The basic concern of the social-democratic approach – as vividly exemplified by the quoted excerpt – is that the freedom of speech, in today’s world, is mediated by a market-based infrastructure (televisions, newspapers), access to which is often in the hands of non-State parties. If the goal is to create a thriving public sphere, then regulating this market becomes not only desirable, but positively necessary.
TRAI recommendations go beyond competitiveness in the media market
With the Supreme Court’s jurisprudence split down the middle, the TRAI Recommendations unambiguously take the side of the social-democratic approach. For instance, in the Introduction itself, TRAI rejects the argument that the existing regulatory regime of competition and anti-trust law, which is aimed at preventing market dominance in a way that stifles effective competition, is sufficient in the sphere of the media. It notes that “the media cannot, and should not, be bracketed with general commodities and services… the principles adopted in the competition law may not serve the special purpose of addressing the need for plurality of news and views.” (1.12) This is a particularly interesting observation. On the libertarian model, government intervention should be restricted to cases of market failure, which are specified in an effective competition law regime. The TRAI Recommendations are based on the premise, however, that because of the importance of free speech to the democratic project, it is not sufficient merely to maintain a threshold level of competitiveness, but intervene further in order to ensure the goal of plurality.
These ideas come to the fore in TRAI’s substantive recommendations. In Chapter Two, it is concerned with defining the concept of “control” in the case of media companies. “Control” is defined both in the Companies Act, and by the Competition Commission. TRAI observes, however, that “in view of the sensitivity surrounding the diversity of news and views in a democracy, it is important to frame rules to include all possible mechanisms by which an entity can influence a media outlet… a comprehensive definition of control [is required] exclusively for the media industry.” (2.9) TRAI’s final definition of control is wide-ranging, and includes “covert understandings” that enable entities to control “decision-making in the strategic affairs… and appointment of key managerial personnel” of a media outlet. (2.13)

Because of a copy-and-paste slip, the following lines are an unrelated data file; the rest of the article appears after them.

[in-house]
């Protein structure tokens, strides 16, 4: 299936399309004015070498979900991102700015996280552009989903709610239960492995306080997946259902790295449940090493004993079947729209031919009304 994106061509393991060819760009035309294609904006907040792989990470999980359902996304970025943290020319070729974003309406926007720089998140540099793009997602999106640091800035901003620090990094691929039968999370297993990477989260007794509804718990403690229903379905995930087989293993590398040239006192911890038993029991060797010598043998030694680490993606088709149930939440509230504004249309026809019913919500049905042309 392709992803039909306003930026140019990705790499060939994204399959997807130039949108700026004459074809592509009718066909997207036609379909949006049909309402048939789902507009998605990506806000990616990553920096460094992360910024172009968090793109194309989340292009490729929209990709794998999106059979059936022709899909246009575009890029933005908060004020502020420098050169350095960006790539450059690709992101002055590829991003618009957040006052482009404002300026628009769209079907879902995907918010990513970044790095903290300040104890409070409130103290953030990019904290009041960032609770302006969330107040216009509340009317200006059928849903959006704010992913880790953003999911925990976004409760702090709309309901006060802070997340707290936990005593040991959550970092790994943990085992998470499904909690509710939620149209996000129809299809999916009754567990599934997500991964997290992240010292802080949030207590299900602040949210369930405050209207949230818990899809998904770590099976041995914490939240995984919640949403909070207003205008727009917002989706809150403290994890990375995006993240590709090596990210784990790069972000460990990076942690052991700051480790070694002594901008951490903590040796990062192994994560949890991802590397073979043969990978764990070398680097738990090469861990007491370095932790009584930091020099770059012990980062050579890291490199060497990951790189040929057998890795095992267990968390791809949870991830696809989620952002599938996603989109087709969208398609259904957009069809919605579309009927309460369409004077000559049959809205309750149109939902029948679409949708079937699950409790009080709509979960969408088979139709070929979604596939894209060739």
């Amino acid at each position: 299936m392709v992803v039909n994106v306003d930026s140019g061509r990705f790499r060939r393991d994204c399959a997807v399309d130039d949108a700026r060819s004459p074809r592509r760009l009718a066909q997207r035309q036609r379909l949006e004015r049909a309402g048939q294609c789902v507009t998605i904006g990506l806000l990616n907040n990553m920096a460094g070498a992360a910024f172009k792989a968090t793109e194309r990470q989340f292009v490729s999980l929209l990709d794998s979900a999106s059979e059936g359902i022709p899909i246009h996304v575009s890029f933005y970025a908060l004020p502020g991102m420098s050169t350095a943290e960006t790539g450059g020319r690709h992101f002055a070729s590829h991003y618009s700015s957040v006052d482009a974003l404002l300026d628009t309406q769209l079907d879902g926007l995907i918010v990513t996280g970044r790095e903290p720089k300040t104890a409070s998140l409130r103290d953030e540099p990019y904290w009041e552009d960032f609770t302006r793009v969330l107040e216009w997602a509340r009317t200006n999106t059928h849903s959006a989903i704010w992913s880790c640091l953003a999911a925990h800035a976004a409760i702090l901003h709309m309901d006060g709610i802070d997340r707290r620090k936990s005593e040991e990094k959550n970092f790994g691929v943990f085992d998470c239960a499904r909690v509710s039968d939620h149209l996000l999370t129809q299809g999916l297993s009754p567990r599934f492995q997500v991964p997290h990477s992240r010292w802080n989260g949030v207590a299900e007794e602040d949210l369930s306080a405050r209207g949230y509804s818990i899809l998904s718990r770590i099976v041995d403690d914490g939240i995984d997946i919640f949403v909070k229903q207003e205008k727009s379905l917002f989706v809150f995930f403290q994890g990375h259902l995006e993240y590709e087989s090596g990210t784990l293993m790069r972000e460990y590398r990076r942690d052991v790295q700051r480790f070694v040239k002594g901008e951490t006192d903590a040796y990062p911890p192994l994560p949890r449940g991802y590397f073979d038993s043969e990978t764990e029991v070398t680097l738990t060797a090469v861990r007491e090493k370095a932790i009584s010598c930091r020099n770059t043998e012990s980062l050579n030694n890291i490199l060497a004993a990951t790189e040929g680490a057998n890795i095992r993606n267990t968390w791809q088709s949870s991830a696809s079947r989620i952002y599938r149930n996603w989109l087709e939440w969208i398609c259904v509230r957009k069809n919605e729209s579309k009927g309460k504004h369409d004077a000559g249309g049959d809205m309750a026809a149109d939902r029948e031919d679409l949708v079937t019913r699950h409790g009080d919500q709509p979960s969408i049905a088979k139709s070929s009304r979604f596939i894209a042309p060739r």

External and internal pluralism
The definition of control is central to assessing the “diversity” of media markets, and it is the objective of achieving diversity and plurality that constitutes the core of TRAI’s Recommendations. Chapters Three and Four address issues of “external pluralism” – that is, diversifying ownership and control, and preventing vertical integration of media markets. When identifying the relevant “market” in order to address cross-media ownership issues, TRAI restricts itself to the news and current affairs genre, because of its centrality to “influence[ing] the opinion-making of citizens.” (3.13) It restricts the relevant segments to television and print (excluding the Internet) because of the reach they enjoy. And it defines the geographical market in terms of language, and the State in which that language is spoken in majority. For example – to use the example TRAI gives – a relevant “market” (to assess issues of concentration and diversity) would be Bengali newspaper and television market, which is engaged in the dissemination of news and current affairs, in West Bengal. (3.28) As one can see, the dominant idea is that the average Bengali consumer’s main source of news is Bengali television and Bengali newspapers. Plurality within this market, so defined, is therefore of utmost importance. The Recommendations then go on to make technical suggestions about the regulations needed to prevent and dilute concentration.
The TRAI Recommendation are not, however, limited to ensuring external pluralism by enabling a diversity of voices to access the marketplace. Chapter Five addresses concerns of internal pluralism – that is, not just who is speaking, but what is being said. Here, the Recommendations address the problems of paid news, private treaties (through which a media entity acquires shares in a corporation in return for favourable reporting), advertorials (advertisements which, in form, content and placement, provide a misleading impression that they are news reports), and the blurring of ownership and editorial functions. TRAI recommends statutorily rules that expressly proscribe these practices. As we can see, these recommendations are grounded in the idea that the freedom of the media to communicate is subordinate to its responsibility to ensure that the content of what it communicates is free of vested interests. This takes us back to the social-democratic understanding of free speech, where the ultimate objective is to ensure that no entity – whether the State, using its coercive power, or private players, using their market power – can distort the free and holistic circulation of ideas and information in the public sphere.
Taken as a whole, the Recommendations are rich and detailed, and provide much food for agreement as well as disagreement. For instance, restricting the product market to “news and current affairs” ignores the pervasive influence of culture in the public sphere. Indeed, it rests upon a particularly constricted idea of free speech and “democracy” (that, as being restricted to the explicitly political) that was first propounded by Meiklejohn, but which he himself subsequently repudiated, in favour of a broader understanding. Nonetheless, the aim of this essay has been to demonstrate that the best way of understanding and assessing these Recommendations is to ground them within a particular (and contested) understanding of Article 19(1)(a), that has – at least partially – been endorsed by the Supreme Court.
(Gautam Bhatia blogs at Indian Constitutional Law and Philosophy.)